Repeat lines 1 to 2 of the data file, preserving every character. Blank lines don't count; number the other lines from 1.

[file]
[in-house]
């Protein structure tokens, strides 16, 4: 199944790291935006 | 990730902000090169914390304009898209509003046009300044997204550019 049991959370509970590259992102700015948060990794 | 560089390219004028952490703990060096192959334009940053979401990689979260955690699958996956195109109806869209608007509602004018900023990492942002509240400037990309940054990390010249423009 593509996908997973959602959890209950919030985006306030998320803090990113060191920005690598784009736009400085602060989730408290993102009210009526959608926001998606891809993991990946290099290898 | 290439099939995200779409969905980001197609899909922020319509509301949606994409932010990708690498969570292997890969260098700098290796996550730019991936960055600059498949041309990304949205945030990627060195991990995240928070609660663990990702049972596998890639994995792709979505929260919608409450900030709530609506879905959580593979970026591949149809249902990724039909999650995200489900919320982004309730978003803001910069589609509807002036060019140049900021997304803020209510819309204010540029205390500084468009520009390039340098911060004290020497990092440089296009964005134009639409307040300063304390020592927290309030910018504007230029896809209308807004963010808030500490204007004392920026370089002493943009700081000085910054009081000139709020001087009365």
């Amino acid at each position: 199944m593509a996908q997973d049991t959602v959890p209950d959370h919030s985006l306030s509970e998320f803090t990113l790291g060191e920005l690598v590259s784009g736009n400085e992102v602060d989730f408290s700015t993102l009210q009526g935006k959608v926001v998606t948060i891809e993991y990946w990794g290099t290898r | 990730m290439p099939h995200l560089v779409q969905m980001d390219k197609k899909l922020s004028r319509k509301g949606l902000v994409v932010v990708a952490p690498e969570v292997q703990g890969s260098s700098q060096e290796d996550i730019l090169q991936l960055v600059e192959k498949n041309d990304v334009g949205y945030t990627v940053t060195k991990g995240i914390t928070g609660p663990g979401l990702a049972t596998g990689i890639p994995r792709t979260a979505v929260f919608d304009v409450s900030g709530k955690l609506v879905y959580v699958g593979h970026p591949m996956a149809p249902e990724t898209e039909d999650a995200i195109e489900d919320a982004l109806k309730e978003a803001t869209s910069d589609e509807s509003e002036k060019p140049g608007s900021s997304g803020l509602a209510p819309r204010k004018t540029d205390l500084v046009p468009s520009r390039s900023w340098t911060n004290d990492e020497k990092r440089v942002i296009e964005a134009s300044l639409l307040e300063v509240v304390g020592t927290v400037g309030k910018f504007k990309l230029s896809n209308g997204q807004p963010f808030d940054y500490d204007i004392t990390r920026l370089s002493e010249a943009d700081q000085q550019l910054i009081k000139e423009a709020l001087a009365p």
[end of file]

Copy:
[in-house]
């Protein structure tokens, strides 16, 4: 199944790291935006 | 990730902000090169914390304009898209509003046009300044997204550019 049991959370509970590259992102700015948060990794 | 560089390219004028952490703990060096192959334009940053979401990689979260955690699958996956195109109806869209608007509602004018900023990492942002509240400037990309940054990390010249423009 593509996908997973959602959890209950919030985006306030998320803090990113060191920005690598784009736009400085602060989730408290993102009210009526959608926001998606891809993991990946290099290898 | 290439099939995200779409969905980001197609899909922020319509509301949606994409932010990708690498969570292997890969260098700098290796996550730019991936960055600059498949041309990304949205945030990627060195991990995240928070609660663990990702049972596998890639994995792709979505929260919608409450900030709530609506879905959580593979970026591949149809249902990724039909999650995200489900919320982004309730978003803001910069589609509807002036060019140049900021997304803020209510819309204010540029205390500084468009520009390039340098911060004290020497990092440089296009964005134009639409307040300063304390020592927290309030910018504007230029896809209308807004963010808030500490204007004392920026370089002493943009700081000085910054009081000139709020001087009365």